Related Links

» submit an item · an event

A fever, together with spots that do not fade under pressure - Image courtesy of Meningitis Trust, Dr Petter Brandtzæg
A rash that does not fade under pressure can be one of the symptoms of meningitis - Image courtesy of Meningitis Trust, Dr Petter Brandtzæg

Internal News - 17 February 2009

Please read! Suspected case of bacterial meningitis

A University of Bath student has been admitted to hospital suffering from suspected bacterial meningitis.

This notice is to explain what is happening as a result and, most importantly, to remind you of the symptoms of bacterial meningitis.

The germs that cause bacterial meningitis are carried in the back of the throat of about one in ten people at any one time, but rarely cause illness. Most people who carry the bacteria become immune to them.

The germs do not spread easily, but can be transferred from one person to another through secretions from the nose or throat during close contact.

The infection is not acquired simply by being in the same room as an infected person.

It is only those who have had close contact with a person who has bacterial meningitis who are at a small increased risk of contracting the disease. People who have not had such contact are unlikely to be at a higher risk or to require special treatment or investigation.

What the University is doing

The University has been working closely with the Health Protection Agency (HPA) to identify people who may be at increased risk of the infection as a result of being close, usually household, contacts of the student concerned.

These individuals are being given advice and, where appropriate, antibiotics to prevent the spread of infection. Fortunately, the risk of developing the disease remains low even in this group of people.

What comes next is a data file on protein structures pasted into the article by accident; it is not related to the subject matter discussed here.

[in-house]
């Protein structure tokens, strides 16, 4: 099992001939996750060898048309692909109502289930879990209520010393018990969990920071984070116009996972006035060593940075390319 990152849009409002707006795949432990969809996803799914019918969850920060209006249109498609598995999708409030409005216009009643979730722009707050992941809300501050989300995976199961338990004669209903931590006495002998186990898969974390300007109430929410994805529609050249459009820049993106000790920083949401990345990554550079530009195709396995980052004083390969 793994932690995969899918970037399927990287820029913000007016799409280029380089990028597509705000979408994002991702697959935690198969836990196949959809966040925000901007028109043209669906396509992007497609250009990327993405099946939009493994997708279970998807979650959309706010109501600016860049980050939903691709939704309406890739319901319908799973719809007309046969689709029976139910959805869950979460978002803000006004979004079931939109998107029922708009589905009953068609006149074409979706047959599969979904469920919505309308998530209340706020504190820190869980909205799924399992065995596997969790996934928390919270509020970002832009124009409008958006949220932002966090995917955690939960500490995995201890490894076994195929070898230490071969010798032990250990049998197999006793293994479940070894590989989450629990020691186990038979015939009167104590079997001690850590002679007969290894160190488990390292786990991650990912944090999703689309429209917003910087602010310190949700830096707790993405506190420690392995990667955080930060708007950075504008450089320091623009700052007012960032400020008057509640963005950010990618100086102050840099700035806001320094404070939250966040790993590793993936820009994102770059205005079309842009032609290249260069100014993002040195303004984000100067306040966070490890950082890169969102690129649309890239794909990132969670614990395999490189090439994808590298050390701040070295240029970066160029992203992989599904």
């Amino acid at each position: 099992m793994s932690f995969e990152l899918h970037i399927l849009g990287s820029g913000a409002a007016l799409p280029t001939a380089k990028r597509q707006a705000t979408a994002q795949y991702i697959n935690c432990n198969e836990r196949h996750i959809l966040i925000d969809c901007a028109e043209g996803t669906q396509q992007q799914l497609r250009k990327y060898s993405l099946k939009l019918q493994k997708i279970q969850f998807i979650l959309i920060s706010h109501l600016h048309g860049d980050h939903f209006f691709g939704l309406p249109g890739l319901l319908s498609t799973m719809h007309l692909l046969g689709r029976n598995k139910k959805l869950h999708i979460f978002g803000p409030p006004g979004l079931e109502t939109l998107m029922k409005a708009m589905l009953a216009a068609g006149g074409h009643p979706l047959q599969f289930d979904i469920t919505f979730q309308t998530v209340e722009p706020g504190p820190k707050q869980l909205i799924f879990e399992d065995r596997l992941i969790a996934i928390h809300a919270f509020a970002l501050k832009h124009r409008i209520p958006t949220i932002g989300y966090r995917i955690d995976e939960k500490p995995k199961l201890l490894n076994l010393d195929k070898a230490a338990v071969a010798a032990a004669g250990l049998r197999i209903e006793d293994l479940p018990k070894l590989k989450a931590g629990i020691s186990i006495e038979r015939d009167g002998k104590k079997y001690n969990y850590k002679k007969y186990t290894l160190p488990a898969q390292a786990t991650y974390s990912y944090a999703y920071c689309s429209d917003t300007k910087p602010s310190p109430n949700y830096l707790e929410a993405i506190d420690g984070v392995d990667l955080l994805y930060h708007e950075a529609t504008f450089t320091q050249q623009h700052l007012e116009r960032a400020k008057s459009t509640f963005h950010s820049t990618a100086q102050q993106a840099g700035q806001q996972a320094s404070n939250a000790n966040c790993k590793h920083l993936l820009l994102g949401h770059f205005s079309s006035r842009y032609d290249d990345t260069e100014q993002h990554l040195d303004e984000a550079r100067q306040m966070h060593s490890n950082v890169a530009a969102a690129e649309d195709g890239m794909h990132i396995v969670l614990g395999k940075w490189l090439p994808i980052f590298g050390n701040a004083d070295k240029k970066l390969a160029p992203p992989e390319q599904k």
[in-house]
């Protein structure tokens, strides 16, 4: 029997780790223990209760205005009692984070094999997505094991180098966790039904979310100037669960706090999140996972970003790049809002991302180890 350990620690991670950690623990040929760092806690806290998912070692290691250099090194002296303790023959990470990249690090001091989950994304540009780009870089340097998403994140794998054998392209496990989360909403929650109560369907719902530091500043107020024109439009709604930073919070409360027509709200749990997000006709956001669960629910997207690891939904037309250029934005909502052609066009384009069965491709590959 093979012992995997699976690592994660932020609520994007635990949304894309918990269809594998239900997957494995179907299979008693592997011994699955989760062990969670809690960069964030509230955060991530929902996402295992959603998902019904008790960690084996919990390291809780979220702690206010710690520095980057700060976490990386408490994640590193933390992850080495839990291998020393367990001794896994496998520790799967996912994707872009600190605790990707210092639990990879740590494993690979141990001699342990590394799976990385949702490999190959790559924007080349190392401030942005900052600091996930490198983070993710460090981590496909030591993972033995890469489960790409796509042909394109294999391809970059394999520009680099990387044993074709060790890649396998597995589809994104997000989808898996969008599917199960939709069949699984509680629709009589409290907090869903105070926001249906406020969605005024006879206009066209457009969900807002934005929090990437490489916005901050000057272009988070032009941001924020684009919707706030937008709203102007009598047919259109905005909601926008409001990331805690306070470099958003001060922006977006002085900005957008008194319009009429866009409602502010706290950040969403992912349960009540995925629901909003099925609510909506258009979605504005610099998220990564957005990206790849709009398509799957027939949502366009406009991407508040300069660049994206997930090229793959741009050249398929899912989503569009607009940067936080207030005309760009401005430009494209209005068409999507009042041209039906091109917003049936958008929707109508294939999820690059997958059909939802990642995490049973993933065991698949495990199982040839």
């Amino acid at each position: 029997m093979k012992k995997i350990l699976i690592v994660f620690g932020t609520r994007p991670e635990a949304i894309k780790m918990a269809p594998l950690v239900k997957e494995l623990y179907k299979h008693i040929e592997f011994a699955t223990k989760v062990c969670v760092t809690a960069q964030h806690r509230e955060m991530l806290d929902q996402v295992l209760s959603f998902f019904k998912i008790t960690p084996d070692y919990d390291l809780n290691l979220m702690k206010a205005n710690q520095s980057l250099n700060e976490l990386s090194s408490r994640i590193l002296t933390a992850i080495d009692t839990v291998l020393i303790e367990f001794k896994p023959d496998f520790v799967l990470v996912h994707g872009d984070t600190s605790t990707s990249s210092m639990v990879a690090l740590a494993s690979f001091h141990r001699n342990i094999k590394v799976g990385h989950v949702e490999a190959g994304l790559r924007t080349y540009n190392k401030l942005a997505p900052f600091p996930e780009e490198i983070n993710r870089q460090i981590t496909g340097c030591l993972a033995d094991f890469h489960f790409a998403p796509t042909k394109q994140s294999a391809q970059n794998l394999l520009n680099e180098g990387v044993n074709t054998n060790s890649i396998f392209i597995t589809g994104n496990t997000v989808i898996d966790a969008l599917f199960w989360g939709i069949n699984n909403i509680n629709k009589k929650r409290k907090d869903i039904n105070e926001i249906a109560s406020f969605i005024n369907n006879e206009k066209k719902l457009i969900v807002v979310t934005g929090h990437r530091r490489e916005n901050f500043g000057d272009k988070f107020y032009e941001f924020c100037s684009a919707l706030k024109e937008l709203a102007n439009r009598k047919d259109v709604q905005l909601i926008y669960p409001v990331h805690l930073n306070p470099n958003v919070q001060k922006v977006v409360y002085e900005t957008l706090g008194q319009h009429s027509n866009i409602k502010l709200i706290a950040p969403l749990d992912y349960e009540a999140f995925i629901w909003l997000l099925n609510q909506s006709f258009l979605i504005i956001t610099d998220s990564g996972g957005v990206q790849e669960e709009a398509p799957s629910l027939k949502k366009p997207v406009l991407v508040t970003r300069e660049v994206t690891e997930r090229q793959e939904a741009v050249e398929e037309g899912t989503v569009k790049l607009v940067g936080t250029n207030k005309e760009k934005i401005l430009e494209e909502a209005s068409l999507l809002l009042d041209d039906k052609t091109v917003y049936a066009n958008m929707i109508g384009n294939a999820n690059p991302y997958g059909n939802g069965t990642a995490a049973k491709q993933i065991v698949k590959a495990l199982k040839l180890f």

The HPA has advised that there is no need to alter the normal University routine.

Symptoms

As at other times, we recommend that you watch closely for symptoms in yourself, your friends and your colleagues.

Early diagnosis and treatment are the best defence against this serious disease.

The symptoms of meningitis include:

Only some of these symptoms may show.

Remember that although you may have been vaccinated against the C strain of meningitis, the vaccine does not protect against other strains of the disease. It is therefore very important to remain vigilant whether you have been vaccinated or not.

Worried?

If you are worried that you may have the symptoms of meningitis, or if you think you have observed them in someone else, seek immediate medical advice from your registered GP. If the situation appears to be an emergency, call 999.

More information about meningitis is available from the 24-hour national help lines of the meningitis charities and NHS Direct (See Related Links)

Notes

This notice is issued with the approval of the Health Protection Agency.